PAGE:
An imperative is usually made negative by using nōlī(te) (literally, 'be unwilling!') plus the infinitive. However, in poetry an imperative can sometimes be made negative with the particle nē:
A negative order can also use the perfect subjunctive:
Latin also has a future imperative or 2nd imperative, ending in -tō (pl. -tōte), which is used to request someone to do something at a future time, or if something else happens first:
This imperative is very common in early writers such as Plautus and Cato, but it is also found in later writers such as Martial:
Some verbs have only the second imperative, for example scītō 'know', mementō 'remember'.
A 3rd person imperative also ending in -tō, plural -ntō exists in Latin. It is used in very formal contexts such as laws:
Other requests are made with expressions such as cūrā ut 'take care to...', fac ut 'see to it that...' or cavē nē 'be careful that you don't...'
The future indicative can be used for polite commands:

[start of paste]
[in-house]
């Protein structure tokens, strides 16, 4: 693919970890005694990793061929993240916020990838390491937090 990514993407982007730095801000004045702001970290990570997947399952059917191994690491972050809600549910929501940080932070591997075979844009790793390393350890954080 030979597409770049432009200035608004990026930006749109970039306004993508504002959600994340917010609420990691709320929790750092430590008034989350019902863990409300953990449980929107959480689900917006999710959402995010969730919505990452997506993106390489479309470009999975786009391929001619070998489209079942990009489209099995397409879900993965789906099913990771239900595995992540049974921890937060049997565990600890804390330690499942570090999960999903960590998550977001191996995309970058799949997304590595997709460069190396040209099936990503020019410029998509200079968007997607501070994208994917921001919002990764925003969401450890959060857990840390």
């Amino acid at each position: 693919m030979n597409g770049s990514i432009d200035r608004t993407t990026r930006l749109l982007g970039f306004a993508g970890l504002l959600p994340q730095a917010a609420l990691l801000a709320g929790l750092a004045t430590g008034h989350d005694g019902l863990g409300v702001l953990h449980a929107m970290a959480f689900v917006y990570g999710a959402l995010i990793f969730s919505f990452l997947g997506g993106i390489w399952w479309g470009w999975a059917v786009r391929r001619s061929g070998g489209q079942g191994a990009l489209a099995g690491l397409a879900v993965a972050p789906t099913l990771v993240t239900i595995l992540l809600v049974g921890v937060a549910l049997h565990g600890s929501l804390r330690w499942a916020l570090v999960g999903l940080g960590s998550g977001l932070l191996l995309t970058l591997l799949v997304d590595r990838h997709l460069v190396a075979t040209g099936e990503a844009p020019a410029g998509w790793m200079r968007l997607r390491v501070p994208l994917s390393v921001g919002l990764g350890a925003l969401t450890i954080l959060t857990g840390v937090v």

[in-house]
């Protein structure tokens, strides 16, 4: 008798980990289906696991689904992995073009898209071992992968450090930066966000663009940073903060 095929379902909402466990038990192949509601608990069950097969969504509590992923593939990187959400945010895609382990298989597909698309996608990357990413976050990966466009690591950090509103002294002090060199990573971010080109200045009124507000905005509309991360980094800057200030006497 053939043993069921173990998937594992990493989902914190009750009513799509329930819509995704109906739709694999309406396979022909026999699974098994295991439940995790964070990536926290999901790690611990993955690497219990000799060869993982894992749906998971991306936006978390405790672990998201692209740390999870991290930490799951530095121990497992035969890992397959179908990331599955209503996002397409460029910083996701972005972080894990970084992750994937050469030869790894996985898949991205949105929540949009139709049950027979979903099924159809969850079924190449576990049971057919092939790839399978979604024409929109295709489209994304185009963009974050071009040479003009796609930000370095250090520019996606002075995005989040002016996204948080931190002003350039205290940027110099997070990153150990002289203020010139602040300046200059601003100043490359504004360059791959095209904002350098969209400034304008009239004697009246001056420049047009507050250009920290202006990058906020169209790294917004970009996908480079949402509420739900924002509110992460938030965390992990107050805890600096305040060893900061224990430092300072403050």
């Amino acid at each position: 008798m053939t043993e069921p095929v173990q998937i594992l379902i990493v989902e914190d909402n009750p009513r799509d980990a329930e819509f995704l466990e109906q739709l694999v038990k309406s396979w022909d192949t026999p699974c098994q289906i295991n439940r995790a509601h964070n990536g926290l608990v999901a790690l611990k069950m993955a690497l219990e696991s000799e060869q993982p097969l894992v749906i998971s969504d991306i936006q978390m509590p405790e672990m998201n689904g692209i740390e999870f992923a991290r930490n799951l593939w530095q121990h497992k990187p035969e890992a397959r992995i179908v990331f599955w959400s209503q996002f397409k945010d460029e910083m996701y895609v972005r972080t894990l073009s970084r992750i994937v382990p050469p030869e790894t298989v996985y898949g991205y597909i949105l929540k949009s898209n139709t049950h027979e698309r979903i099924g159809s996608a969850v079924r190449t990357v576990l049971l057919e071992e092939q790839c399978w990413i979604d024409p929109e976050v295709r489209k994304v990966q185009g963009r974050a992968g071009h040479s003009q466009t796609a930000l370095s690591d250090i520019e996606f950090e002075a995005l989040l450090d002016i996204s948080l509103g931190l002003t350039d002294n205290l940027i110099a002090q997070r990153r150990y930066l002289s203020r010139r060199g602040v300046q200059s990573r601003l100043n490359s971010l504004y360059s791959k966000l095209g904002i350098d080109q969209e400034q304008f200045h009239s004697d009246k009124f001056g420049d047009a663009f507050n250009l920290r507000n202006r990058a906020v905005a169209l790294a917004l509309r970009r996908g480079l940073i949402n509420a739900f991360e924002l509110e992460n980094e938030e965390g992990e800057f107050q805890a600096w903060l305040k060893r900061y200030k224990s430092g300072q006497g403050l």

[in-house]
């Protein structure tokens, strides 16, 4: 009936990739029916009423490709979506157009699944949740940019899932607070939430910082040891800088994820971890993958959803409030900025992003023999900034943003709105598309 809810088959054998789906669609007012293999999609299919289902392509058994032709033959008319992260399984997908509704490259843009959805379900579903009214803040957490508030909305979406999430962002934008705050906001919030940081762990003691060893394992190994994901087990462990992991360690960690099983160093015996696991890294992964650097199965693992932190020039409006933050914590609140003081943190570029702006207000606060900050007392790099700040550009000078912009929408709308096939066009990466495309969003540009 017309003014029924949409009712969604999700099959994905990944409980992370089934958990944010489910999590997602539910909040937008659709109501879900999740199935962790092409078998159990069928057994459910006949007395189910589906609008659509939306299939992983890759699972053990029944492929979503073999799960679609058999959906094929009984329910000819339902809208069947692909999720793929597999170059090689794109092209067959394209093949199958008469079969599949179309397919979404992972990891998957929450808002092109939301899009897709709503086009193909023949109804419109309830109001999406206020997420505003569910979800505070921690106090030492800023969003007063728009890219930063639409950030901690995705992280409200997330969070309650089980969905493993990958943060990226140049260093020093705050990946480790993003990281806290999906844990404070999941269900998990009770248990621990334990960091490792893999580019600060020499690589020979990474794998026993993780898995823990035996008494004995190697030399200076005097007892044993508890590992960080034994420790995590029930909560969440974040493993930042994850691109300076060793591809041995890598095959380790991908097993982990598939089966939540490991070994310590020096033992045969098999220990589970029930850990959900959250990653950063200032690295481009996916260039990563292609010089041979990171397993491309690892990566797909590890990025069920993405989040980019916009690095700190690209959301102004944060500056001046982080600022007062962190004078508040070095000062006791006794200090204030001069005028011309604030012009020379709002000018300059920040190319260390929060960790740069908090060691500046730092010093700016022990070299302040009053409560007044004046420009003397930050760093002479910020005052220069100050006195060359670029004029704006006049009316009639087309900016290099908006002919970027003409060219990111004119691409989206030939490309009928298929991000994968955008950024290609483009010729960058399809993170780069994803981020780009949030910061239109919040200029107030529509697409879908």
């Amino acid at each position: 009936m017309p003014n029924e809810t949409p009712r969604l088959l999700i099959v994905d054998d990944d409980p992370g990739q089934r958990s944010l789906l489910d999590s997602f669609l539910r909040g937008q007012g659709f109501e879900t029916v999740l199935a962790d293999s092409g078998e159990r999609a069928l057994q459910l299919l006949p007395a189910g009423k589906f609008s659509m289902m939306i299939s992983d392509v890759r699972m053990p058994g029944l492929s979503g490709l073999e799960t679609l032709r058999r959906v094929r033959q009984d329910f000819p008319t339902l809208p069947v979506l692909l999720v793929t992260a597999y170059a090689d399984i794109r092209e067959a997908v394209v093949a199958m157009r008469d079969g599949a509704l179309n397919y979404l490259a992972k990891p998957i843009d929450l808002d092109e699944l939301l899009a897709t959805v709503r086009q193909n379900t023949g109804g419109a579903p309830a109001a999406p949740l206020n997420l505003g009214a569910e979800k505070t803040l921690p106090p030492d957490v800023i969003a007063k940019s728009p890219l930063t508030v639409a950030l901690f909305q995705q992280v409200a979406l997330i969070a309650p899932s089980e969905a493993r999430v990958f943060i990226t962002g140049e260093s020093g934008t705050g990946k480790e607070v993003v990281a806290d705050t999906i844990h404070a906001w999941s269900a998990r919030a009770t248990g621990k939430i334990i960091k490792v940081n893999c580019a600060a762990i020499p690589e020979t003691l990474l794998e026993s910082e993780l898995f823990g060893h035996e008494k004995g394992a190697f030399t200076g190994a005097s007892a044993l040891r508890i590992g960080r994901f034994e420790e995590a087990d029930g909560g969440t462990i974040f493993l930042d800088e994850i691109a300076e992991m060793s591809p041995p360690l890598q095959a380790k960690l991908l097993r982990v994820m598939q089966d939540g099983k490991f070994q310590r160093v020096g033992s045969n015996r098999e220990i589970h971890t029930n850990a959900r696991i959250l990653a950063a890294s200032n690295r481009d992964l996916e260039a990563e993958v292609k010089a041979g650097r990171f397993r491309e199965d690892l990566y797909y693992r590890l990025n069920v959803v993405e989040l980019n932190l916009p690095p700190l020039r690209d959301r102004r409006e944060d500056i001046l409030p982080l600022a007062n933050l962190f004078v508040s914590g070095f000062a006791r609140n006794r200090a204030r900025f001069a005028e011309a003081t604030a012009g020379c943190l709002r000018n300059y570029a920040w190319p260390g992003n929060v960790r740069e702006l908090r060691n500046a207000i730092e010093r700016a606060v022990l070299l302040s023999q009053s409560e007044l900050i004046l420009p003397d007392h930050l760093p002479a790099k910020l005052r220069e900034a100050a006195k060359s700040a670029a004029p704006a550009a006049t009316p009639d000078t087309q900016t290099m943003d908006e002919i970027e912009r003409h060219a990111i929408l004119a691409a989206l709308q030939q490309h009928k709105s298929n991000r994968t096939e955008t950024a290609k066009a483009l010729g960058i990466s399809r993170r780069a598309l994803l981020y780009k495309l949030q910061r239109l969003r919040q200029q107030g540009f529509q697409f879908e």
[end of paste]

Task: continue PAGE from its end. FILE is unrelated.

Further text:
Further information: Latin tenses § The infinitive
Although often referred to as a 'mood', the Latin infinitive is usually considered to be a verbal noun rather than a mood.
Latin has three infinitives in the active voice, and three passive. Since faciō is irregular in the passive ('to be done' is fierī, taken from the verb fīō 'I become'), they are here shown using the verb capiō 'I capture':
The infinitives of sum 'I am' are esse, fuisse, and futūrus esse (often shortened to fore). Possum 'I am able' has infinitives posse and potuisse, and volō 'I want' has velle and voluisse. Neither of these verbs has a Future infinitive, and the Present infinitive is used instead.
The Future infinitive is used only for indirect statements (see below).
The passive Future infinitive is rare, and is frequently replaced with a phrase using fore ut.
Rarer tenses of the infinitive, for example captus fore or captūrus fuisse, are sometimes found in indirect speech.
The infinitive can be used as the subject, complement, or the object of a verb: